I agree with this post, my loyalty is with Paizo and Pathfinder. I hope you don't alienate the crowd that made the name Pathfinder what it is today.
I don't think any game developer can please everyone...and to be fair, I'm not sure "the crowd" that originally supported Pathfinder are necessarily all against a sandbox world with PVP, corpse runs, and (partial) corpse looting. No matter which direction they take, I'm grateful for the frank discussions and quick responses to our feedback. For those that play now, the world is brutal and if your GM is true to the spirit of the game, it's quite dangerous and can be difficult. I find it very satisfying when we find an item or xp is 'won', and I strive to learn from my mistakes.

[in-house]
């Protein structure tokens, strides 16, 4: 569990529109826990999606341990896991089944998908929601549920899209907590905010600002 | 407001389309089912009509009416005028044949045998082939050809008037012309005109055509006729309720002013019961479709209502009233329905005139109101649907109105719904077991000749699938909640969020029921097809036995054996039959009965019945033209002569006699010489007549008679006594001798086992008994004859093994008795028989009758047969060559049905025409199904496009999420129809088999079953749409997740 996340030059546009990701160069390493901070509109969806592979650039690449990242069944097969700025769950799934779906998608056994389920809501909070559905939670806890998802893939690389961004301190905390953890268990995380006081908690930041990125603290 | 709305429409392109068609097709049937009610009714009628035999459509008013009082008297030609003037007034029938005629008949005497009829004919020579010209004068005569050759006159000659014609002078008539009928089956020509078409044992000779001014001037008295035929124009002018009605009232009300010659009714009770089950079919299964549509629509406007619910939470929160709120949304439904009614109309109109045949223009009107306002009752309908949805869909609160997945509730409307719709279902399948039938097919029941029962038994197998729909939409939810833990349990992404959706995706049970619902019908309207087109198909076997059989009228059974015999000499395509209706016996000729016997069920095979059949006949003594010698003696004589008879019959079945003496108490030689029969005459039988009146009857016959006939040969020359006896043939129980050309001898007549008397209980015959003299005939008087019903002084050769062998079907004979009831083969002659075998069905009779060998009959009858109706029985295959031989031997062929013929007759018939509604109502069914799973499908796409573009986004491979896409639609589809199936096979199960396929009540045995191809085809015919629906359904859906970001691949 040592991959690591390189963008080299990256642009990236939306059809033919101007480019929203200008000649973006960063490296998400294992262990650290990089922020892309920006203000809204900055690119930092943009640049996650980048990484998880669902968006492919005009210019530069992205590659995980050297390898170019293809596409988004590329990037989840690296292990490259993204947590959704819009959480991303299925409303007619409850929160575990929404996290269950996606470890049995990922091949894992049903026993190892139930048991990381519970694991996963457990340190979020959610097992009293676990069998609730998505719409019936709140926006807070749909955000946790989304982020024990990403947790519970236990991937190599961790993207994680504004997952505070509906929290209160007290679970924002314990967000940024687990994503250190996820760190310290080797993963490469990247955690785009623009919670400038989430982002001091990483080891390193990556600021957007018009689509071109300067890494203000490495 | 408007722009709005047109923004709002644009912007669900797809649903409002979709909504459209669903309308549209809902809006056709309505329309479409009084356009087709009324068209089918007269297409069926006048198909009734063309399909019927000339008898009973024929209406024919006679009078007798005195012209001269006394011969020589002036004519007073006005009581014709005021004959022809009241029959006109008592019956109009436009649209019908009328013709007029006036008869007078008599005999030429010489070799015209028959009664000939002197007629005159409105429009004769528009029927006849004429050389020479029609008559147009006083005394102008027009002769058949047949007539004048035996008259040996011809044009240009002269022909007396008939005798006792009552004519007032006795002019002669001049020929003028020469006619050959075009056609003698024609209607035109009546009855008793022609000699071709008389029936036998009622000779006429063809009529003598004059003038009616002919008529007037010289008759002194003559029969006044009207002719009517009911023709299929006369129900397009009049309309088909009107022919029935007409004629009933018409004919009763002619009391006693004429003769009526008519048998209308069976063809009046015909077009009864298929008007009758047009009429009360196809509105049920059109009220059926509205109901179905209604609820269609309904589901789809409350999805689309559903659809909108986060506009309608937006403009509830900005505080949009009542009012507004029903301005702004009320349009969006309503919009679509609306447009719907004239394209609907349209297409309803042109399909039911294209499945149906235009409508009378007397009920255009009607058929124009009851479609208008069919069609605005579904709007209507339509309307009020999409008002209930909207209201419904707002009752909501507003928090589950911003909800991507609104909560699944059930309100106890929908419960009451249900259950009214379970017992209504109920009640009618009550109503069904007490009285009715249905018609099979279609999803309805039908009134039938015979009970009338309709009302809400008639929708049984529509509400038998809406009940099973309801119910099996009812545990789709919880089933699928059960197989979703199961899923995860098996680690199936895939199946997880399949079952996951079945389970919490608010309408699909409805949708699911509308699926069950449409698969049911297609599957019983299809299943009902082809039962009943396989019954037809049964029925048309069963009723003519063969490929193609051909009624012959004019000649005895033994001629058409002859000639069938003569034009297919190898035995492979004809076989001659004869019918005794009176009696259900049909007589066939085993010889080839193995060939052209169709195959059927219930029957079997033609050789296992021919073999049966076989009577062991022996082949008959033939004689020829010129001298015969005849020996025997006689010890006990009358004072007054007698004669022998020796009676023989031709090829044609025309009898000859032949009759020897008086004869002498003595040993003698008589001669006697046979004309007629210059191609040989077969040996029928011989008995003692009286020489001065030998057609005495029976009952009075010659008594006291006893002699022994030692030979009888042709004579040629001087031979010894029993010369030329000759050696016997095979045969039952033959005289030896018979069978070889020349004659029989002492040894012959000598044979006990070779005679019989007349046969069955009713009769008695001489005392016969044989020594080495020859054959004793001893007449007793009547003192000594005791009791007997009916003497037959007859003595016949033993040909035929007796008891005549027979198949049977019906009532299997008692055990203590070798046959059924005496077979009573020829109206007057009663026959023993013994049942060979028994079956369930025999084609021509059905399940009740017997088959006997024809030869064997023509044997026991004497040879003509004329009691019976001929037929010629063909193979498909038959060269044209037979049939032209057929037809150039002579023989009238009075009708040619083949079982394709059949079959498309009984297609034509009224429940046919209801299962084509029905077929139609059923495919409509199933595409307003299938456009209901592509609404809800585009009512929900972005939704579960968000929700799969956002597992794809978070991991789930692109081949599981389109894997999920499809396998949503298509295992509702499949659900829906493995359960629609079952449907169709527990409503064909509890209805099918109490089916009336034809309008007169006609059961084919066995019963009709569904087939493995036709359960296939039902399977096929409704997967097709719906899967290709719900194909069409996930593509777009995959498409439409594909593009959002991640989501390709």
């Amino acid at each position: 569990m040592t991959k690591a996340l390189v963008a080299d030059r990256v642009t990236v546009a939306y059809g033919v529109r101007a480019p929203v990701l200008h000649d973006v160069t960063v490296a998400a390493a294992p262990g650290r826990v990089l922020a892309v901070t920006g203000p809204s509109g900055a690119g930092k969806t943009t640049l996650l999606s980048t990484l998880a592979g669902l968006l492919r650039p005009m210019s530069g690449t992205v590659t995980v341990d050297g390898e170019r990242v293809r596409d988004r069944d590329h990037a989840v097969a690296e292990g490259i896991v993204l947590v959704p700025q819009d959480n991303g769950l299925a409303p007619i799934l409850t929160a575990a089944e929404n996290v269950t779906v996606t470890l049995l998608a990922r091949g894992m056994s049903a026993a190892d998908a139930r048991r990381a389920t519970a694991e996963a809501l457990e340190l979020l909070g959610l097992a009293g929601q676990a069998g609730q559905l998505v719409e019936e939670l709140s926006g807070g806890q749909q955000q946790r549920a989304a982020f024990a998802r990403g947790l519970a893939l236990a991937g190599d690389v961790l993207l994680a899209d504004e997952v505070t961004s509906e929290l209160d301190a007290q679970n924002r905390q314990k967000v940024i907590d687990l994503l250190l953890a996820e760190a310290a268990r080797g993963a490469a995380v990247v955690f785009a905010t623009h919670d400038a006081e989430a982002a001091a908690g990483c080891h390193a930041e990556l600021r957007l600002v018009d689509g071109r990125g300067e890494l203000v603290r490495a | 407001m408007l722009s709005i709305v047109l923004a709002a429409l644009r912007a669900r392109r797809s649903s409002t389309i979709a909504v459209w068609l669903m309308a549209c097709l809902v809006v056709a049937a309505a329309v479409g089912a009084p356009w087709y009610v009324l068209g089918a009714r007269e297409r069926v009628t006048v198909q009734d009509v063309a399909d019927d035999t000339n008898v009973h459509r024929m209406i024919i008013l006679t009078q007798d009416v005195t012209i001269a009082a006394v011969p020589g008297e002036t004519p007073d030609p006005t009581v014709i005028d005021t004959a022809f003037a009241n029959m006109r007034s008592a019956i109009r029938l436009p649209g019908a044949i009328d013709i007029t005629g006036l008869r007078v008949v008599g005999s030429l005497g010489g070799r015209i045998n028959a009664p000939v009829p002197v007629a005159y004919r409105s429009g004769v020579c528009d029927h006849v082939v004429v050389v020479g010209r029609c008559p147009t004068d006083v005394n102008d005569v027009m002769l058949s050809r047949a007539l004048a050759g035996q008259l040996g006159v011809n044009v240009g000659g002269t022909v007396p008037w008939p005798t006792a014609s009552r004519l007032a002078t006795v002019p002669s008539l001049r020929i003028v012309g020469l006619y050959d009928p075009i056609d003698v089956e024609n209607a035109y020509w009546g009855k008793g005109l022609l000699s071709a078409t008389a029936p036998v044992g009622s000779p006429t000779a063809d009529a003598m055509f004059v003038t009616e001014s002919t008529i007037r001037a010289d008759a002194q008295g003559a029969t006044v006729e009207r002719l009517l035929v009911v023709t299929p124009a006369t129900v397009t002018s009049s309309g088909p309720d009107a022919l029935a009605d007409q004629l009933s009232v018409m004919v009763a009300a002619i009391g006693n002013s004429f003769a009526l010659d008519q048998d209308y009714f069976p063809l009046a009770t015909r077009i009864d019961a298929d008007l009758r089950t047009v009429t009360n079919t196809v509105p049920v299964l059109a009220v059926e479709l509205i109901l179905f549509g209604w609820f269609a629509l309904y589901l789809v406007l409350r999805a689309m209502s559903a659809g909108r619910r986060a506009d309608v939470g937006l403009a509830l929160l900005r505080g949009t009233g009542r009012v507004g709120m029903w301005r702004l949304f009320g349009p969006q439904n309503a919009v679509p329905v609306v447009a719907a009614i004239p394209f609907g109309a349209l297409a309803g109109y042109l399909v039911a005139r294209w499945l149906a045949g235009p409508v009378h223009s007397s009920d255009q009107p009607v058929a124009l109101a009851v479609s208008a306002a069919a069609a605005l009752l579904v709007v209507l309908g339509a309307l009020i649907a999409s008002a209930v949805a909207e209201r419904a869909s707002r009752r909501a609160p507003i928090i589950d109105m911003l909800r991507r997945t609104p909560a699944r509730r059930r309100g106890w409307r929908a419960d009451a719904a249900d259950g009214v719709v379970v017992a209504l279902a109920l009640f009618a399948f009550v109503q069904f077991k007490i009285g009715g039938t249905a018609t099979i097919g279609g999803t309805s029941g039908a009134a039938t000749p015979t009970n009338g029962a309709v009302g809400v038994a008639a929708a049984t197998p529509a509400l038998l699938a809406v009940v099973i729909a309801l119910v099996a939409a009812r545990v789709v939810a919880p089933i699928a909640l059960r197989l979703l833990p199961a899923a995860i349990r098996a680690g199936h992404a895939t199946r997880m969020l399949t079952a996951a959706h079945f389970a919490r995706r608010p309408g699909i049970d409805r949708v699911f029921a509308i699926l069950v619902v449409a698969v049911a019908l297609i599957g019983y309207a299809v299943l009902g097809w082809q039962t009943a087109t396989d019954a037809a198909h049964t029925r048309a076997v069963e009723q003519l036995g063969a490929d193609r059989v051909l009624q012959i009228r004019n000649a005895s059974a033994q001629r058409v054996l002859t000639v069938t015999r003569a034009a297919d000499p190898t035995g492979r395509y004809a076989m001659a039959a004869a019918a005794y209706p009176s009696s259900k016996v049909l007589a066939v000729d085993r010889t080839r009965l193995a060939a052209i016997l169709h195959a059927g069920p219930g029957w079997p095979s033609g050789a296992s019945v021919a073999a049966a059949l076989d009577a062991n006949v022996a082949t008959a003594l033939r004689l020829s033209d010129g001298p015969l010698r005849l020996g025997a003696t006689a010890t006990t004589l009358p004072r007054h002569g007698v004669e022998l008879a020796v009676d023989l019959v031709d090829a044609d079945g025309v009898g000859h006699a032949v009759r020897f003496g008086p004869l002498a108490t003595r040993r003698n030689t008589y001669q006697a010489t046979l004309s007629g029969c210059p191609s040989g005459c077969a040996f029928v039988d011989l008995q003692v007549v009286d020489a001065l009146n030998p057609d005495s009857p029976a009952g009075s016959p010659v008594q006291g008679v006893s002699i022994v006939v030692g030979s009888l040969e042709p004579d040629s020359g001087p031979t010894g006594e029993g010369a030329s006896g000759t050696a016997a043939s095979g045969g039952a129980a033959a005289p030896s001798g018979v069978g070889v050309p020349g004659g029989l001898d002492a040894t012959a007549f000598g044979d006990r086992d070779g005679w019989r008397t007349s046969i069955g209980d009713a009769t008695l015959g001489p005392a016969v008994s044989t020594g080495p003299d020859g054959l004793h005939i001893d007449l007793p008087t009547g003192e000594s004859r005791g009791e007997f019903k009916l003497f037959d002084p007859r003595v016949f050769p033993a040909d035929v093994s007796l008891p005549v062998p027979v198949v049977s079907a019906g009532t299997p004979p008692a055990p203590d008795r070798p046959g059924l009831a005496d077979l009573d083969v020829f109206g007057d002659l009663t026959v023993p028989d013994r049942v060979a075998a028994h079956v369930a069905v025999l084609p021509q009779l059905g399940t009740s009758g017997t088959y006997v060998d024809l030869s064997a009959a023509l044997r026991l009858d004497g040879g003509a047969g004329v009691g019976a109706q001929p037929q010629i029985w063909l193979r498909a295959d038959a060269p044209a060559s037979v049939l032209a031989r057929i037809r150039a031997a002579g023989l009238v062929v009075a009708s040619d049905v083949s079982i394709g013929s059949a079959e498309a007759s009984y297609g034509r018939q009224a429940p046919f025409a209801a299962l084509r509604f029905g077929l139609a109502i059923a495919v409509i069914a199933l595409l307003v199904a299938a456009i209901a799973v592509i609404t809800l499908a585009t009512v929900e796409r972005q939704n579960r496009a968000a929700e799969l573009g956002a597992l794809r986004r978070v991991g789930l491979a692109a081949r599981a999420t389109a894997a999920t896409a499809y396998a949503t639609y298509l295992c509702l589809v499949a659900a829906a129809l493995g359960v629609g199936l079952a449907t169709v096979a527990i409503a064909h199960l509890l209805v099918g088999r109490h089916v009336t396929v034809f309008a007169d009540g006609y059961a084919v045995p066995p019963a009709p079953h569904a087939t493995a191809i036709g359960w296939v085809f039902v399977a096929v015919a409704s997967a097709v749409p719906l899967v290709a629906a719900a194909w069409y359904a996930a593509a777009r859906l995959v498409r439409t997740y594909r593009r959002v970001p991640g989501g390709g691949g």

I would hope the MMO follows the same..a degree of difficulty over the average MMO with a sense of danger. I want to think twice about running into a stretch of woods I know nothing about or getting close to a campfire seen in the distance. That's what makes a world like Golarion exciting, in my opinion. If I want to head out with 40 quests in my log running all over Azeroth with little fear of dying to get a set of gear everyone else knows exactly where and how to get, well, I'll go play that game. For now, PF Online sounds promising.
I'm really intrigued by the exclusion of items/armor that will be a part of things that are left with your husk. Keeping worn items and weapons but dropping inventory items seems like a nice way to keep the risk vs. rewards of exploring an area. As a long time player from the original Everquest, I've missed games that have death penalties that sting.